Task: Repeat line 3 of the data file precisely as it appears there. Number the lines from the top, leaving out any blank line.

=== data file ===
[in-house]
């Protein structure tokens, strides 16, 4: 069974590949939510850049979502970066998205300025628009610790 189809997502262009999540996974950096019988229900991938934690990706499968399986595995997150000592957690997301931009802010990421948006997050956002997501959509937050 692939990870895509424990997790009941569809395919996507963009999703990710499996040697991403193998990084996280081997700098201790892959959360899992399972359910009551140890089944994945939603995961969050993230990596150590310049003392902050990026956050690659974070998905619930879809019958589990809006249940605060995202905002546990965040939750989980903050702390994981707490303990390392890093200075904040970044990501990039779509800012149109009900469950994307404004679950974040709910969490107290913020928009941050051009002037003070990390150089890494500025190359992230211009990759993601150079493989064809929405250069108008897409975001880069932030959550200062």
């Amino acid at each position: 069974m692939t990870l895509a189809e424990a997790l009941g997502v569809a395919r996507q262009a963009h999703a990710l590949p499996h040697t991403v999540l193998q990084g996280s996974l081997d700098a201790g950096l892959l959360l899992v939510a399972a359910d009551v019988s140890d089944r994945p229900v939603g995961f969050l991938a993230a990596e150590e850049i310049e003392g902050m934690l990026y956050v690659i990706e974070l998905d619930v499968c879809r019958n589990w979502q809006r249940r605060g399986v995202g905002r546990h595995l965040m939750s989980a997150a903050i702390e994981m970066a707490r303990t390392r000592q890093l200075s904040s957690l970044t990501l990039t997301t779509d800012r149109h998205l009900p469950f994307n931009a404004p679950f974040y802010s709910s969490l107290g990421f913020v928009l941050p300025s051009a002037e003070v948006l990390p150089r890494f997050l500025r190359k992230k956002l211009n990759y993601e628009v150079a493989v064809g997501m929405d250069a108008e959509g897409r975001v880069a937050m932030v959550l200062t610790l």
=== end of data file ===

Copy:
């Amino acid at each position: 069974m692939t990870l895509a189809e424990a997790l009941g997502v569809a395919r996507q262009a963009h999703a990710l590949p499996h040697t991403v999540l193998q990084g996280s996974l081997d700098a201790g950096l892959l959360l899992v939510a399972a359910d009551v019988s140890d089944r994945p229900v939603g995961f969050l991938a993230a990596e150590e850049i310049e003392g902050m934690l990026y956050v690659i990706e974070l998905d619930v499968c879809r019958n589990w979502q809006r249940r605060g399986v995202g905002r546990h595995l965040m939750s989980a997150a903050i702390e994981m970066a707490r303990t390392r000592q890093l200075s904040s957690l970044t990501l990039t997301t779509d800012r149109h998205l009900p469950f994307n931009a404004p679950f974040y802010s709910s969490l107290g990421f913020v928009l941050p300025s051009a002037e003070v948006l990390p150089r890494f997050l500025r190359k992230k956002l211009n990759y993601e628009v150079a493989v064809g997501m929405d250069a108008e959509g897409r975001v880069a937050m932030v959550l200062t610790l």